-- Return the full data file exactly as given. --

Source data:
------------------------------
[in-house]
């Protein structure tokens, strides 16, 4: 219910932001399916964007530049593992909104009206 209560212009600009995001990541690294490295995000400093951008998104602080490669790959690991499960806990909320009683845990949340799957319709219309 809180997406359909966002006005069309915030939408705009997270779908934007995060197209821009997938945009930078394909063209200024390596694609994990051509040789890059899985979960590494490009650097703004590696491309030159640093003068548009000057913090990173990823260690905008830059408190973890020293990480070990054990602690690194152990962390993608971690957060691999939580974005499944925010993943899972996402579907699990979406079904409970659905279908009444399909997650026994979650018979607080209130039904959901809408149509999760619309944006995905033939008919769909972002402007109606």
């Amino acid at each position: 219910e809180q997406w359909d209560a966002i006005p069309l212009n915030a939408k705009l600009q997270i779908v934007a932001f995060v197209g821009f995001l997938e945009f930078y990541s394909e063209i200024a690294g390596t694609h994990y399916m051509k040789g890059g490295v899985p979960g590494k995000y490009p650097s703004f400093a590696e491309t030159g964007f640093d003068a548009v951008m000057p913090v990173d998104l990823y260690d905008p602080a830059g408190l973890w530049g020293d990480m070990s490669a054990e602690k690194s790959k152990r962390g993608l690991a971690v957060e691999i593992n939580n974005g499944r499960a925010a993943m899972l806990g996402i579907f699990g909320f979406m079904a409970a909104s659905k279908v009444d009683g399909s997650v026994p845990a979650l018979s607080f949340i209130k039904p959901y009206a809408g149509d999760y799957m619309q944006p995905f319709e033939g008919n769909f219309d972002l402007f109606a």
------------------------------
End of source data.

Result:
[in-house]
């Protein structure tokens, strides 16, 4: 219910932001399916964007530049593992909104009206 209560212009600009995001990541690294490295995000400093951008998104602080490669790959690991499960806990909320009683845990949340799957319709219309 809180997406359909966002006005069309915030939408705009997270779908934007995060197209821009997938945009930078394909063209200024390596694609994990051509040789890059899985979960590494490009650097703004590696491309030159640093003068548009000057913090990173990823260690905008830059408190973890020293990480070990054990602690690194152990962390993608971690957060691999939580974005499944925010993943899972996402579907699990979406079904409970659905279908009444399909997650026994979650018979607080209130039904959901809408149509999760619309944006995905033939008919769909972002402007109606």
């Amino acid at each position: 219910e809180q997406w359909d209560a966002i006005p069309l212009n915030a939408k705009l600009q997270i779908v934007a932001f995060v197209g821009f995001l997938e945009f930078y990541s394909e063209i200024a690294g390596t694609h994990y399916m051509k040789g890059g490295v899985p979960g590494k995000y490009p650097s703004f400093a590696e491309t030159g964007f640093d003068a548009v951008m000057p913090v990173d998104l990823y260690d905008p602080a830059g408190l973890w530049g020293d990480m070990s490669a054990e602690k690194s790959k152990r962390g993608l690991a971690v957060e691999i593992n939580n974005g499944r499960a925010a993943m899972l806990g996402i579907f699990g909320f979406m079904a409970a909104s659905k279908v009444d009683g399909s997650v026994p845990a979650l018979s607080f949340i209130k039904p959901y009206a809408g149509d999760y799957m619309q944006p995905f319709e033939g008919n769909f219309d972002l402007f109606a």